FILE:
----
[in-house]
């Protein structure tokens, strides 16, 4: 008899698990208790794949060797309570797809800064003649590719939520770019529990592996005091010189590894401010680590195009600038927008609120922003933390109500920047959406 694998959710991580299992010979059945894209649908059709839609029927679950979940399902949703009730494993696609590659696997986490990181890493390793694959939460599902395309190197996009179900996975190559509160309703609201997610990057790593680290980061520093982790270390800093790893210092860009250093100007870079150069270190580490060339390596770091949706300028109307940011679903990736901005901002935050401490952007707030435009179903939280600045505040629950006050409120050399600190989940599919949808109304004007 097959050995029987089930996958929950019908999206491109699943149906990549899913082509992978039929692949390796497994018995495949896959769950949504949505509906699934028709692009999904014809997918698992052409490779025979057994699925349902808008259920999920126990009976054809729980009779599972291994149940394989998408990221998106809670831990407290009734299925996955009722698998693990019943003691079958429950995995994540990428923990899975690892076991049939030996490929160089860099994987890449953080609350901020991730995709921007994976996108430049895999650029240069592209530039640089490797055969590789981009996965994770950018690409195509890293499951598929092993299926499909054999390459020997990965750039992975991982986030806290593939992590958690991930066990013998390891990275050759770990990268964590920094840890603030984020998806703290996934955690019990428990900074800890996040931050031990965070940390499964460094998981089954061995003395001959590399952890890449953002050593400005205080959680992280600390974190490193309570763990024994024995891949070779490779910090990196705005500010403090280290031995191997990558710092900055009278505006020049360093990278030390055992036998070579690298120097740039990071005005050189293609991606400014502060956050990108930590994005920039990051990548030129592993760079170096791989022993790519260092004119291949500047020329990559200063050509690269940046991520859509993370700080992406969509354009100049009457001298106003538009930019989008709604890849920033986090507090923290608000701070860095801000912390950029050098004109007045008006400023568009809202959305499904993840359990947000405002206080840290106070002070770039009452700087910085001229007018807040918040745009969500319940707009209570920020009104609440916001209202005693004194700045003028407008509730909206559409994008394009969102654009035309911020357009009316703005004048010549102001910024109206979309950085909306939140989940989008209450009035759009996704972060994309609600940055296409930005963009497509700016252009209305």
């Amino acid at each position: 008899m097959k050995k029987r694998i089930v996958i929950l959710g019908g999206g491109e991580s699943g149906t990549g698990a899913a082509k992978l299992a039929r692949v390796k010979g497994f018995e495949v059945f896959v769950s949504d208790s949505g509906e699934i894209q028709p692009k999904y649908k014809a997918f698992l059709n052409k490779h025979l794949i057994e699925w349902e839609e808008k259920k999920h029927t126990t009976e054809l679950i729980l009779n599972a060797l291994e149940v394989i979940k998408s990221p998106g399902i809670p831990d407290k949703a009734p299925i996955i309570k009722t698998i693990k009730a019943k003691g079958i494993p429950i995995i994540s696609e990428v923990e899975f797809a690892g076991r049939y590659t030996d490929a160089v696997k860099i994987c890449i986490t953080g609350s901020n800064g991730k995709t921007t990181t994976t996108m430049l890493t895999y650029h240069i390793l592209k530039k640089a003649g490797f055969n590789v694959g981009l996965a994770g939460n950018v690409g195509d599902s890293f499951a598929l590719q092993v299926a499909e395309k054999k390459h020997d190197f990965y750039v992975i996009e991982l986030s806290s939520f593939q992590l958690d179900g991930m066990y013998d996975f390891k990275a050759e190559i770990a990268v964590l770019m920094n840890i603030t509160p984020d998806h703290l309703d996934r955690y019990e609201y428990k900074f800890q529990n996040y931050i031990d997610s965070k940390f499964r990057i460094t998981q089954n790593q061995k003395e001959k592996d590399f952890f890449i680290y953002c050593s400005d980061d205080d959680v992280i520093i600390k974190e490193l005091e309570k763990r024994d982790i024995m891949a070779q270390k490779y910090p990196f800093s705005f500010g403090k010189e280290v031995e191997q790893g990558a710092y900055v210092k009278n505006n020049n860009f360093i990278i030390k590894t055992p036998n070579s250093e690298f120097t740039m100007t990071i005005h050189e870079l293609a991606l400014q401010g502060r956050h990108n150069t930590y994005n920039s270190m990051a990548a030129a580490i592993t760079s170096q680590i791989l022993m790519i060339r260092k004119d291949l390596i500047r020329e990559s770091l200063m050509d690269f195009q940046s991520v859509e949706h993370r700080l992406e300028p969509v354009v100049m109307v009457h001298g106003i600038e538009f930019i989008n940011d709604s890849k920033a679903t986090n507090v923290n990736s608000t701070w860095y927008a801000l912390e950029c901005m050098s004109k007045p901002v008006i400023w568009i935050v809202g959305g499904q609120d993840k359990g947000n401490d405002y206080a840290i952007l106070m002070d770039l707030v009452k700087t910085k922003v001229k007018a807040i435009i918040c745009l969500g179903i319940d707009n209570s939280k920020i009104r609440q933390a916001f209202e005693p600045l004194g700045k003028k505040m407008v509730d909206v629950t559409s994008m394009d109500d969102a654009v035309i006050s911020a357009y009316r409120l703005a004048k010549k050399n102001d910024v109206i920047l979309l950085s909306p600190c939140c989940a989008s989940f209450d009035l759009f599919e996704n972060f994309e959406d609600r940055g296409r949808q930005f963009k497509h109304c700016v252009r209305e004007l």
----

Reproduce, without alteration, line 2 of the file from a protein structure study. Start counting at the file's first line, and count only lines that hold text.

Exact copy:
């Protein structure tokens, strides 16, 4: 008899698990208790794949060797309570797809800064003649590719939520770019529990592996005091010189590894401010680590195009600038927008609120922003933390109500920047959406 694998959710991580299992010979059945894209649908059709839609029927679950979940399902949703009730494993696609590659696997986490990181890493390793694959939460599902395309190197996009179900996975190559509160309703609201997610990057790593680290980061520093982790270390800093790893210092860009250093100007870079150069270190580490060339390596770091949706300028109307940011679903990736901005901002935050401490952007707030435009179903939280600045505040629950006050409120050399600190989940599919949808109304004007 097959050995029987089930996958929950019908999206491109699943149906990549899913082509992978039929692949390796497994018995495949896959769950949504949505509906699934028709692009999904014809997918698992052409490779025979057994699925349902808008259920999920126990009976054809729980009779599972291994149940394989998408990221998106809670831990407290009734299925996955009722698998693990019943003691079958429950995995994540990428923990899975690892076991049939030996490929160089860099994987890449953080609350901020991730995709921007994976996108430049895999650029240069592209530039640089490797055969590789981009996965994770950018690409195509890293499951598929092993299926499909054999390459020997990965750039992975991982986030806290593939992590958690991930066990013998390891990275050759770990990268964590920094840890603030984020998806703290996934955690019990428990900074800890996040931050031990965070940390499964460094998981089954061995003395001959590399952890890449953002050593400005205080959680992280600390974190490193309570763990024994024995891949070779490779910090990196705005500010403090280290031995191997990558710092900055009278505006020049360093990278030390055992036998070579690298120097740039990071005005050189293609991606400014502060956050990108930590994005920039990051990548030129592993760079170096791989022993790519260092004119291949500047020329990559200063050509690269940046991520859509993370700080992406969509354009100049009457001298106003538009930019989008709604890849920033986090507090923290608000701070860095801000912390950029050098004109007045008006400023568009809202959305499904993840359990947000405002206080840290106070002070770039009452700087910085001229007018807040918040745009969500319940707009209570920020009104609440916001209202005693004194700045003028407008509730909206559409994008394009969102654009035309911020357009009316703005004048010549102001910024109206979309950085909306939140989940989008209450009035759009996704972060994309609600940055296409930005963009497509700016252009209305």